Sleep Affects Bone Health
New research suggests that people who suffer from obstructive sleep apnea (OSA) may be more prone to osteoporosis. This previously unrecognized link between the two diseases is related to the importance of good-quality, uninterrupted sleep for the maintenance of strong bones. Investigators believe that bone remodeling—a process whereby old, stressed bone is carefully disassembled, and new bone takes its place—needs to happen every night while we sleep.
Among adults, about 10% of the skeleton is broken down, recycled, and promptly replaced, every year. In newborns, this remodeling process can result in 100% of the skeleton being completely replaced within the first year of life. Clearly, bone resorption and ossification (new bone formation) are important processes that ensure the ongoing health of our bones.
Sleep apnea is a condition that common among overweight and obese people. Normal sleep is continually interrupted as the airway becomes impeded, forcing the individual to rouse temporarily. Sleep apnea sufferers tend to have poor blood oxygenation, and higher levels of inflammation in the body. Previous research has noted an association between OSA and poorer metabolic and cardiovascular health. OSA also appears to disturb hormone levels.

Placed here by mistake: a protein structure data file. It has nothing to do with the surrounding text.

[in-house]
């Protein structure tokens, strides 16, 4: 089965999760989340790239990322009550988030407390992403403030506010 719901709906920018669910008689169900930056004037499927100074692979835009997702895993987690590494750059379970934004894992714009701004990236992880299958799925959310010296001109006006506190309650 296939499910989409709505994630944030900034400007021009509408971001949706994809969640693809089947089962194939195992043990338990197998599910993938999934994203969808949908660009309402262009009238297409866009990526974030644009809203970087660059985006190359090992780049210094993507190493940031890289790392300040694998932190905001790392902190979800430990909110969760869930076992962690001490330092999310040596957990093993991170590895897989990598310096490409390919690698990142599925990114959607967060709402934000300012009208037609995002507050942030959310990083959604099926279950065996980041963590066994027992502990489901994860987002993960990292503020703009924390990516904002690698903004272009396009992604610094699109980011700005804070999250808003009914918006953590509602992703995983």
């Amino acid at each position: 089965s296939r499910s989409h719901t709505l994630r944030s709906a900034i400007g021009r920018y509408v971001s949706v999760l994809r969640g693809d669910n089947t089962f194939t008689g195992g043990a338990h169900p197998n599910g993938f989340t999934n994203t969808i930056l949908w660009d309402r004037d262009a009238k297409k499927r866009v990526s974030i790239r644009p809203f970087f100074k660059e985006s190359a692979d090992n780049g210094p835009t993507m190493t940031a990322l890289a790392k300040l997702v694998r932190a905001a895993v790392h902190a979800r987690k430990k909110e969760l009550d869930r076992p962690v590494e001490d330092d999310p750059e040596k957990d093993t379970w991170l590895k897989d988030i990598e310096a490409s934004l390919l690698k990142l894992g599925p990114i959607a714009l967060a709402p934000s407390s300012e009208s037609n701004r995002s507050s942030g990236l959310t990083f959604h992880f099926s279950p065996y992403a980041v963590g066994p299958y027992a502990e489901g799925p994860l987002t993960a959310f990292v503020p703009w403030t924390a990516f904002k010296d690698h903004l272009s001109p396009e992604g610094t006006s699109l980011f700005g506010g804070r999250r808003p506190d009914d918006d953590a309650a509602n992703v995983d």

Investigators are still exploring the various ways that obstructive sleep apnea may interfere with normal bone health and maintenance, but they suspect that poor blood oxygenation during sleep, combined with frequent waking, and disturbances in the production of the sleep-inducing hormone, melatonin, may all play a role in the negative consequences of OSA.
"There are strong indications that daily rhythms are an intrinsic and important element of bone biology," said senior author Dr. Eric Orwoll. "If sleep disorders like obstructive sleep apnea affect bone metabolism, they may have diagnostic and therapeutic implications for many patients, including those affected by sleep apnea in their early, bone modeling years," added lead author Dr. Christine Swanson.
Christine M Swanson, Steven A Shea, Katie L Stone, Jane A Cauley, Clifford J Rosen, Susan Redline, Gerard Karsenty, Eric S Orwoll. Obstructive Sleep Apnea and Metabolic Bone Disease: Insights Into the Relationship Between Bone and Sleep. Journal of Bone and Mineral Research, 2015; 30 (2): 199 DOI: 10.1002/jbmr.2446